Qualifications to Run for Congress
What does it take to run for a seat in Congress?
Formally, not much. Informally, a lot! The required qualifications are found in Article 1 of the Constitution:
House of Representatives
- 25 years of age
- a citizen of the United States for 7 years
- at the time of the election, be a resident in the state of the district to be represented.
- 30 years of age
- a citizen of the United States for 9 years
- at the time of election, be a resident of the state to be represented.
The informal qualifications for any House or Senate candidate include:
- the desire to devote oneself to public service
- the ability to attract a network of support
- the ability to raise enough money to fund a campaign and pay
for an office,
staff, literature, TV time, etc.
- knowledge of national and world events
- the ability to articulate positions and ideas
- the ability to debate
- familiarity with the district and/or state
- good people skills: an affable personality with the ability to forge relationships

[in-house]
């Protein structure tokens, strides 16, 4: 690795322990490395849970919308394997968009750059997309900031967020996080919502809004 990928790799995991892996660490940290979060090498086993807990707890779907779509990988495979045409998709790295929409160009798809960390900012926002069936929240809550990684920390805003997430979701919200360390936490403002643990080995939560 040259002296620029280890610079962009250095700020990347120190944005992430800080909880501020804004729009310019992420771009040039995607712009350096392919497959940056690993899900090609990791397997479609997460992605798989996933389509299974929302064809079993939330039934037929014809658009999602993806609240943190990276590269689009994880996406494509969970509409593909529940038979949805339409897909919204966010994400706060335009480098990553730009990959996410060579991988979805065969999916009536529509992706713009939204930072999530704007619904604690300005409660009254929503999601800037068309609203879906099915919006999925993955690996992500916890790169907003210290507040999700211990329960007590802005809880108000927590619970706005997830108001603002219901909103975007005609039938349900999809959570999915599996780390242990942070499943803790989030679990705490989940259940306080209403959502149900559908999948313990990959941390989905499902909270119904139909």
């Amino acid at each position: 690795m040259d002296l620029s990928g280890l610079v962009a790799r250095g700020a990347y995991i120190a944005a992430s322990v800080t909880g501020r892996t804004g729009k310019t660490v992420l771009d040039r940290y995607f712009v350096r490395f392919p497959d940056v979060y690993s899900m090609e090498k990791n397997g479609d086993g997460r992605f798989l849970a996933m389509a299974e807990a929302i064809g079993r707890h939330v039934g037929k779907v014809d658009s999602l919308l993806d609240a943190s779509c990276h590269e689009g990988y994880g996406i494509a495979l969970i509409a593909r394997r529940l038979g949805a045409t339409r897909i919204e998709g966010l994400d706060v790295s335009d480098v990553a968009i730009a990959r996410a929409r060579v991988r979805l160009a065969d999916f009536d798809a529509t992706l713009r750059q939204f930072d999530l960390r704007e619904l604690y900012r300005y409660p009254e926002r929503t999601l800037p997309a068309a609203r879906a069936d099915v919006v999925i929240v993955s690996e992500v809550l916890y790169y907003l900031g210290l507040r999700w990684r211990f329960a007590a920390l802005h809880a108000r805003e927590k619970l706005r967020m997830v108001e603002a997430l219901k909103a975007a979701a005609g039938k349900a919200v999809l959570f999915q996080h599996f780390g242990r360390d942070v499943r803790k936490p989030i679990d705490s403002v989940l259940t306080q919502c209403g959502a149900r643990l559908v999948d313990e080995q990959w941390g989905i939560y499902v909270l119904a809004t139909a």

- the ability to listen to conflicting views and hear a consensus
- the ability to take constant criticism and remain focused an understanding family!
- good health and lots of energy.
In order to win a seat in the U.S. Congress, a candidate has to have the ability to gain the attention of the voters and give them an opportunity to get to know his/her qualifications, positions, and political goals. That requires meeting potential voters face to face and lots of advertising.
Meeting voters requires a lot of days and evenings spent speaking to groups, and attending events, such as fairs, parades, civic club activities, company picnics, banquets, and municipal gatherings. Advertising by radio, television and by direct mail requires raising money by calling people directly and asking them for donations, as well as attending a great many fund-raising events and receptions.
For more information, check out the Capitol Corner column on: Career Paths to Congress.